RIIIght. I remember when you were considered “woke” (we didn’t call it that then) if you passionately spoke against black-on-black crime. The stances of our leadership and the outcomes were definitely a case study in groupthink.

    • Betty’s Babygirl

      We’ve been down this road before. The article about why black people weren’t feeling the Bern. I was an adult during the Clinton years and also a discriminating voter on all levels. Not all Resilients felt harsher laws were the answer. This was my post then and I stand by it now:

      At the time I viewed it as directed primarily at POC since crack was ravaging/being sold and used by us. The law specifically set mandatory sentencing for CRACK not for cocaine. The law didn’t rid cities and towns from dealers/buyers. Nor victims of crime perpetrated by crackheads or babies being born addicted. The law did serve the purpose of filling prisons and stripping POC of their voting rights as convicted felons.
      And as for the CBC they do not represent the opinion of all black people. They’re politicians and will do what’s in their best interest. Case in point, the Political Action members of the CBC endorsed HRC. I’m sure not ALL black people are supporters of HRC or are democrats.

      • That’s fair. I was just responding to the insinuation that Black people were all entirely hoodwinked by the the push for the Bill as if there weren’t large groups of voters as well as groups that weren’t behind it who were/are Black and were aware (to various extents) what the intent was.

        • Betty’s Babygirl

          It’s all good. Believe it or not there’s always been a significant contingency of “woke” Resilients. I was blessed to be raised by two of them.

  • United_Dreamer

    I’m gathering my resolve to watch this one.

  • Brooklyn_Bruin

    ” I Wish This Was A Series”

    Not me brougham.

    That’s like asking me if I want to read more slave narratives.

  • Val

    I just hope this will be shown in high school classrooms around the country and on college campuses.

  • RaeNBow

    as the montages kept rolling, i couldn’t help but think WHERE was the outcry from people like my parents while all of this was going on? I mean, the fact that Black people bought into this narrative so heavily is damm baffling. I mean, the way the word “Super Predators” was said with such disdain, and the absolute lack of truth behind it? and NO ONE call BS? i’m legit looking at my “elders” a bit differently.

    But i guess it was all gravy cause the economy was booming so they didn’t want to rock the boat? Now that people (Black people and millennials especially) are so grossly underpaid these days, I guess they don’t fear lack of economic security as a push-back for speaking up because most aren’t economically secure anyway. ugh.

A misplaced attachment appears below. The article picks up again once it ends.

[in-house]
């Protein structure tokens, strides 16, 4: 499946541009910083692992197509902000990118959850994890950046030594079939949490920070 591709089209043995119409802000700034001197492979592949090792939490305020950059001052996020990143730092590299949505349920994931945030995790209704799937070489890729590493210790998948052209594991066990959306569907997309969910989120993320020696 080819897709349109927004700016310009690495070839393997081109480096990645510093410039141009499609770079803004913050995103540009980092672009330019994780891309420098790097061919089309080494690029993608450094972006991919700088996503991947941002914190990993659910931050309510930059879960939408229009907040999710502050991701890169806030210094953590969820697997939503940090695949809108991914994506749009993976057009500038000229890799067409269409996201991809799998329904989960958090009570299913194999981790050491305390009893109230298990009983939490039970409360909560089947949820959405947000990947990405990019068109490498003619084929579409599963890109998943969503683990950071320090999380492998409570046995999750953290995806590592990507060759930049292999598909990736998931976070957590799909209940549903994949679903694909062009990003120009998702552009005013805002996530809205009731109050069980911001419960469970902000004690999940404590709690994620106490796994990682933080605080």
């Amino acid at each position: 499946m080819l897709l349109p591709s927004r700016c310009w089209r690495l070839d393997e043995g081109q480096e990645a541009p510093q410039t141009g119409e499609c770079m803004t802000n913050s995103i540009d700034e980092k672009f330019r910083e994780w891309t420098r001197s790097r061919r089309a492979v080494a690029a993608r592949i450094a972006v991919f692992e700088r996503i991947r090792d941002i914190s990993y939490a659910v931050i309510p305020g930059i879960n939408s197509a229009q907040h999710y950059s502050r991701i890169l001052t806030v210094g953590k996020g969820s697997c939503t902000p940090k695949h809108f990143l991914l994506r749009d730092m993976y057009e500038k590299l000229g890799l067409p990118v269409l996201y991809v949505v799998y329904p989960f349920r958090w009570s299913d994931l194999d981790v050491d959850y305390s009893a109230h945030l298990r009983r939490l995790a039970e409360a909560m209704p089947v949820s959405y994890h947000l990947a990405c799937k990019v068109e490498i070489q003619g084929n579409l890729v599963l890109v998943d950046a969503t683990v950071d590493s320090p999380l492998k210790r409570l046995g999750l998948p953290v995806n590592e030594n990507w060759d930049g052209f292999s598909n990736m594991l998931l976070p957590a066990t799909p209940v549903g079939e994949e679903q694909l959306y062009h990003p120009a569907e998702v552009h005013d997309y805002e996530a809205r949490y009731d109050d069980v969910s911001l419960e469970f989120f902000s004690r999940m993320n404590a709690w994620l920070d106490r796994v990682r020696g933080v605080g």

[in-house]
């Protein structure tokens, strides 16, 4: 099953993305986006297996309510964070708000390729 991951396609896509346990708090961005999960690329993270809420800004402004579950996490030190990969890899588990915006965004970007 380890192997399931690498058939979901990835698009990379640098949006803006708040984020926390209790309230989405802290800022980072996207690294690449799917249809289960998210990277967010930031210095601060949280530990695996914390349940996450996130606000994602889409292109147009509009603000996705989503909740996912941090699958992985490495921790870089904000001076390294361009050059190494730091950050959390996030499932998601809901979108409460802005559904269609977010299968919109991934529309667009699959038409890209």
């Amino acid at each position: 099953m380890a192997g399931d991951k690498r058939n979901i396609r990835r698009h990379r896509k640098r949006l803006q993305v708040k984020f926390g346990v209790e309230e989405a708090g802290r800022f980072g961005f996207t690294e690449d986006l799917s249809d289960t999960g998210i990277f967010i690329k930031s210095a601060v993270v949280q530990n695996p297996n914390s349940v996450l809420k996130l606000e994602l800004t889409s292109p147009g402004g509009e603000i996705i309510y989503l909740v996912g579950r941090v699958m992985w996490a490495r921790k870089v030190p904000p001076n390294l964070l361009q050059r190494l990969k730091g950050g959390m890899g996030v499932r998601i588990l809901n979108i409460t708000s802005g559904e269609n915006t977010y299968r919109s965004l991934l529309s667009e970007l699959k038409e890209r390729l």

• Val

      It was a lot easier for politicians to frame false narratives in the time before social media. Now that crime bill would be torn to shrews by folks online. Then there was no mass way for us to communicate with each other about it.

    • Damon Young

      honestly — re the super predator thing in the 80s/90s — you have to consider that gang/crack-related violence was waaaaaaaaaay worse then than it is now. and it was new and scaring the f*ck out of everyone. so people (even many Black people) were willing to do whatever it took to get more people behind bars. even if that meant co-signing terrible sh*t.

      • Kas


      • Digital_Underground

        Yes. I’m amazed people forget this. Much is said about the current situation of gun violence in Chicago. I tell my younger family members that early 90’s LA, New York, Chicago, and Oakland were worse statistically speaking. The crack era was a terrible time in American history and wreaked major havoc on Black communities.

      • Cheech

        And for whites who werent moved by that, there was the tragic cocaine-induced death of Len Bias.

      • I get that because I lived through the era. Still, how come no one stopped to think “gee, we might have F-ed up somewhere. Maybe we should stop.”

      • fedup

        I don’t know about the “behind bars” though. I think Black people just wanted the drugs, crime and violence out of their neighborhoods, away from their families. I believe if a humane, workable solution had been posed to the masses (like the solutions now being posed to address the opioid/heroin “epidemic” sweeping across white middle America) to the crack epidemic, INSTEAD of the solution that was sold to them, Black America would have been on that. They went along with the crime bill because it was a solution, and the only solution that got the type of attention necessary to reach into the homes of masses of people.

        Kinda like how the PPAACA (what became the ACA, also known as Obamacare) was the solution for healthcare that rose to the top enough to get widespread media coverage, despite the fact that there were many other bills put on the table to address the same issue (not talking about whether they were good or bad, Just that they existed). People did what they thought was best at the time; i don’t think it’s fair to now judge them through history’s lens.